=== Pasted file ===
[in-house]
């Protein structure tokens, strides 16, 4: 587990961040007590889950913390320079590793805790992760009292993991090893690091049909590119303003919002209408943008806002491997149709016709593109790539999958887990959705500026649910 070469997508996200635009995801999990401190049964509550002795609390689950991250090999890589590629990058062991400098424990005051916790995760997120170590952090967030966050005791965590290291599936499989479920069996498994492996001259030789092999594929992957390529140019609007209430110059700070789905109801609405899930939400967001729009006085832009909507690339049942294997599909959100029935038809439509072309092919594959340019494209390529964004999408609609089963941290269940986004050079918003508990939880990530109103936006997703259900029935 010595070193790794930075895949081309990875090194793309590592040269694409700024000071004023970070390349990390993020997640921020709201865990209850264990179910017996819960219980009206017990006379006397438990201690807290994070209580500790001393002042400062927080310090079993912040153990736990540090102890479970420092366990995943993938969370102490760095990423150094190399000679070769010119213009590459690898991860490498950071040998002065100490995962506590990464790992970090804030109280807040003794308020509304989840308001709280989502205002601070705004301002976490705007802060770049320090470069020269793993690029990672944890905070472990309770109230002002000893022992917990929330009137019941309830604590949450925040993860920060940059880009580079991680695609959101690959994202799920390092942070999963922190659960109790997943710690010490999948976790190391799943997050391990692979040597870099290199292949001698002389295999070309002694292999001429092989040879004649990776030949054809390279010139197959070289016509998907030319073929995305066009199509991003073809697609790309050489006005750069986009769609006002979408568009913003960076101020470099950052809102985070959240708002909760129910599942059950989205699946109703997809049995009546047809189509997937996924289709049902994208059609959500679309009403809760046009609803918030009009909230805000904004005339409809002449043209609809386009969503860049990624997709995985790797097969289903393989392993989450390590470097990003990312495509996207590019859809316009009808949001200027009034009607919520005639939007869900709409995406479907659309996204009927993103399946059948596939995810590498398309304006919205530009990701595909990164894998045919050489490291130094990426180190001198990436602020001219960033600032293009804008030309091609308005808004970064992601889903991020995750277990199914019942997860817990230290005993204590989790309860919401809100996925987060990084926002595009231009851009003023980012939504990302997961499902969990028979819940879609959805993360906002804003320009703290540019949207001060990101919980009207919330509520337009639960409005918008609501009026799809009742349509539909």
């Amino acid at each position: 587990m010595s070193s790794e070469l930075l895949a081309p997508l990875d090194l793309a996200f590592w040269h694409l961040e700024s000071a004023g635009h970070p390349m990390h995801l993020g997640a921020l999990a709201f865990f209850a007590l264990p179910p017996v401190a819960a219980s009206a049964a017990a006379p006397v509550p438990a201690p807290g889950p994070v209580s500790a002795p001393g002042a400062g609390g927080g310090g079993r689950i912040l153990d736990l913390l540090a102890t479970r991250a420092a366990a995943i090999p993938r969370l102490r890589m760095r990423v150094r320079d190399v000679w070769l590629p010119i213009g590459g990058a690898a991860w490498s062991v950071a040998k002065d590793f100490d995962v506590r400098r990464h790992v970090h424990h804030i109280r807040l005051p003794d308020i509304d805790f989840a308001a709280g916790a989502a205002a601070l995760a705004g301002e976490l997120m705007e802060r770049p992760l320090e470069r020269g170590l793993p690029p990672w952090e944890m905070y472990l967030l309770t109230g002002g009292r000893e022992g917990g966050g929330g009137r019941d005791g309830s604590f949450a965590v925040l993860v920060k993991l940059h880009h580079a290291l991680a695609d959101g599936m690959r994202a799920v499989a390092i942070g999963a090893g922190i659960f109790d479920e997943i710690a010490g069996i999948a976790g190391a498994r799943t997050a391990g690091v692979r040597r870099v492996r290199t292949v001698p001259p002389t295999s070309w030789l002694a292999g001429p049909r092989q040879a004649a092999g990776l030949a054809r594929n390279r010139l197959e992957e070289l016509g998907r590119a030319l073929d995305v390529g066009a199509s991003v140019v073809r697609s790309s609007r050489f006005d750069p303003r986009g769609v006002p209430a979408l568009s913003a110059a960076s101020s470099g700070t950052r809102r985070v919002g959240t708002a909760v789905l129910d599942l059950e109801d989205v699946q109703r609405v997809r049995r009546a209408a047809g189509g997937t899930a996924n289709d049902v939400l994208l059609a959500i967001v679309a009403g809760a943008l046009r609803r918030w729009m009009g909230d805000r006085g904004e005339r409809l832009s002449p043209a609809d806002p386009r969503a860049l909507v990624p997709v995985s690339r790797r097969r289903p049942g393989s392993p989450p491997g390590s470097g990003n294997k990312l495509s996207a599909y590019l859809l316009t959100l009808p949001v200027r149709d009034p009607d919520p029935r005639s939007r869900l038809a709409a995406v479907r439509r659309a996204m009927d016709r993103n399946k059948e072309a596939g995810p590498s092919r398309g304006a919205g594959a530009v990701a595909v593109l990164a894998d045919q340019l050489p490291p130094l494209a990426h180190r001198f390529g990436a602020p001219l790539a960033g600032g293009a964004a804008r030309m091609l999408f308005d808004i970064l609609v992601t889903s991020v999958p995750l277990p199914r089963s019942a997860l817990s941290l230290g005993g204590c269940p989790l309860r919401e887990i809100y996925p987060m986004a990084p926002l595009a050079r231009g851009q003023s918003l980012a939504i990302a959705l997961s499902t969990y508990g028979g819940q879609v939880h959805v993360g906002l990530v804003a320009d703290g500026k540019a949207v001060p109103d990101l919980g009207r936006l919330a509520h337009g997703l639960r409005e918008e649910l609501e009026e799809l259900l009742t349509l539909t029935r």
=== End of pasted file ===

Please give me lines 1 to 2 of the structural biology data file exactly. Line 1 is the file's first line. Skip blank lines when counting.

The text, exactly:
[in-house]
């Protein structure tokens, strides 16, 4: 587990961040007590889950913390320079590793805790992760009292993991090893690091049909590119303003919002209408943008806002491997149709016709593109790539999958887990959705500026649910 070469997508996200635009995801999990401190049964509550002795609390689950991250090999890589590629990058062991400098424990005051916790995760997120170590952090967030966050005791965590290291599936499989479920069996498994492996001259030789092999594929992957390529140019609007209430110059700070789905109801609405899930939400967001729009006085832009909507690339049942294997599909959100029935038809439509072309092919594959340019494209390529964004999408609609089963941290269940986004050079918003508990939880990530109103936006997703259900029935 010595070193790794930075895949081309990875090194793309590592040269694409700024000071004023970070390349990390993020997640921020709201865990209850264990179910017996819960219980009206017990006379006397438990201690807290994070209580500790001393002042400062927080310090079993912040153990736990540090102890479970420092366990995943993938969370102490760095990423150094190399000679070769010119213009590459690898991860490498950071040998002065100490995962506590990464790992970090804030109280807040003794308020509304989840308001709280989502205002601070705004301002976490705007802060770049320090470069020269793993690029990672944890905070472990309770109230002002000893022992917990929330009137019941309830604590949450925040993860920060940059880009580079991680695609959101690959994202799920390092942070999963922190659960109790997943710690010490999948976790190391799943997050391990692979040597870099290199292949001698002389295999070309002694292999001429092989040879004649990776030949054809390279010139197959070289016509998907030319073929995305066009199509991003073809697609790309050489006005750069986009769609006002979408568009913003960076101020470099950052809102985070959240708002909760129910599942059950989205699946109703997809049995009546047809189509997937996924289709049902994208059609959500679309009403809760046009609803918030009009909230805000904004005339409809002449043209609809386009969503860049990624997709995985790797097969289903393989392993989450390590470097990003990312495509996207590019859809316009009808949001200027009034009607919520005639939007869900709409995406479907659309996204009927993103399946059948596939995810590498398309304006919205530009990701595909990164894998045919050489490291130094990426180190001198990436602020001219960033600032293009804008030309091609308005808004970064992601889903991020995750277990199914019942997860817990230290005993204590989790309860919401809100996925987060990084926002595009231009851009003023980012939504990302997961499902969990028979819940879609959805993360906002804003320009703290540019949207001060990101919980009207919330509520337009639960409005918008609501009026799809009742349509539909």